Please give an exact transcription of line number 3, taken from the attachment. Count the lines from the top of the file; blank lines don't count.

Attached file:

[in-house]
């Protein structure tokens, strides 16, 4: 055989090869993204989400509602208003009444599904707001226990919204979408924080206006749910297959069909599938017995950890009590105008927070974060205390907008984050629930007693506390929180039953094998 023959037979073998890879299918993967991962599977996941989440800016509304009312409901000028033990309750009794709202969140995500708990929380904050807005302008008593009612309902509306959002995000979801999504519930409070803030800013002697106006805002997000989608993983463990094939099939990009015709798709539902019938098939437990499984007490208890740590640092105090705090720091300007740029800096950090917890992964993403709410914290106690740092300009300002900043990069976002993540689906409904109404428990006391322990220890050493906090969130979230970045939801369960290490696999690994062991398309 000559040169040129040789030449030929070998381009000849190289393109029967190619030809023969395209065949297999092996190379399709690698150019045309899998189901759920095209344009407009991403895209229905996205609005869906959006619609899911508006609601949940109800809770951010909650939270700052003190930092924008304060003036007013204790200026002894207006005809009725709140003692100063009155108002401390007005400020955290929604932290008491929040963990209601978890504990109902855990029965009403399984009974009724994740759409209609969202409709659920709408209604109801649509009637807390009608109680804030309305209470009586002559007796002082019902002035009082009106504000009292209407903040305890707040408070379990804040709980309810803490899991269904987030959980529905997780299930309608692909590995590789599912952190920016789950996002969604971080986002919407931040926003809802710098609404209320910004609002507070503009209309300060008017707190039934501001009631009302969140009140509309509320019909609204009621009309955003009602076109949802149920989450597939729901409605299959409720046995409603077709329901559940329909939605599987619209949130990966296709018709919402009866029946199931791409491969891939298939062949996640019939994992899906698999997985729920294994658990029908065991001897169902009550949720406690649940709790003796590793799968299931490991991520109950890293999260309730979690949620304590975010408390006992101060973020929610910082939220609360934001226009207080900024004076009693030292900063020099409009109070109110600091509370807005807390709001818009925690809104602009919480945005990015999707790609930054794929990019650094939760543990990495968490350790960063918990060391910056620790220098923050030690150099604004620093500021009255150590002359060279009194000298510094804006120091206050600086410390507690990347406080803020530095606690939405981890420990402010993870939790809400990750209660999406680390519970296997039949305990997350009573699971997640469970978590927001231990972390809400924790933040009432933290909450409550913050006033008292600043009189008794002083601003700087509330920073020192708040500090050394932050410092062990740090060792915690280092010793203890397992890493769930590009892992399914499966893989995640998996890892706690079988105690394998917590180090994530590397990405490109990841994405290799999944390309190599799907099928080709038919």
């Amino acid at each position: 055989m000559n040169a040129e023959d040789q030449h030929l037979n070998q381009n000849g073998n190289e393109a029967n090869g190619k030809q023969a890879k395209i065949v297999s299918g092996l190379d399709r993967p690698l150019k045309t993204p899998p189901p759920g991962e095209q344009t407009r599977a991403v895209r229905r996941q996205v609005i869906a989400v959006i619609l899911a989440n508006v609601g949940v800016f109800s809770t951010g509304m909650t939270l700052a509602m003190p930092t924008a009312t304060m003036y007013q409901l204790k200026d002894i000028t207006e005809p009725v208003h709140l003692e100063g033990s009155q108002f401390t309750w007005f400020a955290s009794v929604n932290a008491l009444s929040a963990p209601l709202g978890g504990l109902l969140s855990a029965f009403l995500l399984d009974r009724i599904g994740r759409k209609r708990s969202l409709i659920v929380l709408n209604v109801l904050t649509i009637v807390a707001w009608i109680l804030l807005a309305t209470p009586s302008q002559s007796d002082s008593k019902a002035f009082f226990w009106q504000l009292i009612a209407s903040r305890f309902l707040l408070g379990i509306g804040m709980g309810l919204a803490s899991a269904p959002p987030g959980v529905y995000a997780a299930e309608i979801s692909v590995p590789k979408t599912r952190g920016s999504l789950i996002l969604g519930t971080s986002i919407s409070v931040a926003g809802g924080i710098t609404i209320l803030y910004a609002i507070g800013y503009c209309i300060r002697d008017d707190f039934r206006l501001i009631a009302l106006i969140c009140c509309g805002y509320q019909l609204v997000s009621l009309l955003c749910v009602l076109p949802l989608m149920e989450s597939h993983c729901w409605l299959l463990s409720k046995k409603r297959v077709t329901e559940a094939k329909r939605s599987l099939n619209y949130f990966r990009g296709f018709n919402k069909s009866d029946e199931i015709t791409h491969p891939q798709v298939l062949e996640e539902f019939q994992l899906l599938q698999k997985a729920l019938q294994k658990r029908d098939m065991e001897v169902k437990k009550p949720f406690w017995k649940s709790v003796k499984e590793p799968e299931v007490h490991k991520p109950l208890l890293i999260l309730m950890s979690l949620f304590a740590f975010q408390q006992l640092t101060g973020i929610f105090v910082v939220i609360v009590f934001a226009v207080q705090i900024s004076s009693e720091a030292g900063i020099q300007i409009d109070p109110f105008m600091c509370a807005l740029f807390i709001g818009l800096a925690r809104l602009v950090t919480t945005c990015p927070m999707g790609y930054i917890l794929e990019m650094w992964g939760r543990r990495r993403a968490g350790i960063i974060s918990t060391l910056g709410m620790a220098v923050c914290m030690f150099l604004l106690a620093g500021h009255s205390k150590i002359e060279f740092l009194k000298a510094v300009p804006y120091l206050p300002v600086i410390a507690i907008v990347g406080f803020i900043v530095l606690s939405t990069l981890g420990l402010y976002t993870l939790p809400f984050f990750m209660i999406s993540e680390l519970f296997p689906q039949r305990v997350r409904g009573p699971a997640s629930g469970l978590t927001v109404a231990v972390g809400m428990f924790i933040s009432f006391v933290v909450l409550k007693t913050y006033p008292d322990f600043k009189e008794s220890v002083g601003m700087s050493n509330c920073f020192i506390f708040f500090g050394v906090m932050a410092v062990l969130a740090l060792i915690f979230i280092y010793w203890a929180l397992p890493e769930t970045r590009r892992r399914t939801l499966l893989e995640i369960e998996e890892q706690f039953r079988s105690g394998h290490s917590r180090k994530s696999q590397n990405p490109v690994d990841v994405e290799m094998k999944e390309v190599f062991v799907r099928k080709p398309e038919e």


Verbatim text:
């Amino acid at each position: 055989m000559n040169a040129e023959d040789q030449h030929l037979n070998q381009n000849g073998n190289e393109a029967n090869g190619k030809q023969a890879k395209i065949v297999s299918g092996l190379d399709r993967p690698l150019k045309t993204p899998p189901p759920g991962e095209q344009t407009r599977a991403v895209r229905r996941q996205v609005i869906a989400v959006i619609l899911a989440n508006v609601g949940v800016f109800s809770t951010g509304m909650t939270l700052a509602m003190p930092t924008a009312t304060m003036y007013q409901l204790k200026d002894i000028t207006e005809p009725v208003h709140l003692e100063g033990s009155q108002f401390t309750w007005f400020a955290s009794v929604n932290a008491l009444s929040a963990p209601l709202g978890g504990l109902l969140s855990a029965f009403l995500l399984d009974r009724i599904g994740r759409k209609r708990s969202l409709i659920v929380l709408n209604v109801l904050t649509i009637v807390a707001w009608i109680l804030l807005a309305t209470p009586s302008q002559s007796d002082s008593k019902a002035f009082f226990w009106q504000l009292i009612a209407s903040r305890f309902l707040l408070g379990i509306g804040m709980g309810l919204a803490s899991a269904p959002p987030g959980v529905y995000a997780a299930e309608i979801s692909v590995p590789k979408t599912r952190g920016s999504l789950i996002l969604g519930t971080s986002i919407s409070v931040a926003g809802g924080i710098t609404i209320l803030y910004a609002i507070g800013y503009c209309i300060r002697d008017d707190f039934r206006l501001i009631a009302l106006i969140c009140c509309g805002y509320q019909l609204v997000s009621l009309l955003c749910v009602l076109p949802l989608m149920e989450s597939h993983c729901w409605l299959l463990s409720k046995k409603r297959v077709t329901e559940a094939k329909r939605s599987l099939n619209y949130f990966r990009g296709f018709n919402k069909s009866d029946e199931i015709t791409h491969p891939q798709v298939l062949e996640e539902f019939q994992l899906l599938q698999k997985a729920l019938q294994k658990r029908d098939m065991e001897v169902k437990k009550p949720f406690w017995k649940s709790v003796k499984e590793p799968e299931v007490h490991k991520p109950l208890l890293i999260l309730m950890s979690l949620f304590a740590f975010q408390q006992l640092t101060g973020i929610f105090v910082v939220i609360v009590f934001a226009v207080q705090i900024s004076s009693e720091a030292g900063i020099q300007i409009d109070p109110f105008m600091c509370a807005l740029f807390i709001g818009l800096a925690r809104l602009v950090t919480t945005c990015p927070m999707g790609y930054i917890l794929e990019m650094w992964g939760r543990r990495r993403a968490g350790i960063i974060s918990t060391l910056g709410m620790a220098v923050c914290m030690f150099l604004l106690a620093g500021h009255s205390k150590i002359e060279f740092l009194k000298a510094v300009p804006y120091l206050p300002v600086i410390a507690i907008v990347g406080f803020i900043v530095l606690s939405t990069l981890g420990l402010y976002t993870l939790p809400f984050f990750m209660i999406s993540e680390l519970f296997p689906q039949r305990v997350r409904g009573p699971a997640s629930g469970l978590t927001v109404a231990v972390g809400m428990f924790i933040s009432f006391v933290v909450l409550k007693t913050y006033p008292d322990f600043k009189e008794s220890v002083g601003m700087s050493n509330c920073f020192i506390f708040f500090g050394v906090m932050a410092v062990l969130a740090l060792i915690f979230i280092y010793w203890a929180l397992p890493e769930t970045r590009r892992r399914t939801l499966l893989e995640i369960e998996e890892q706690f039953r079988s105690g394998h290490s917590r180090k994530s696999q590397n990405p490109v690994d990841v994405e290799m094998k999944e390309v190599f062991v799907r099928k080709p398309e038919e």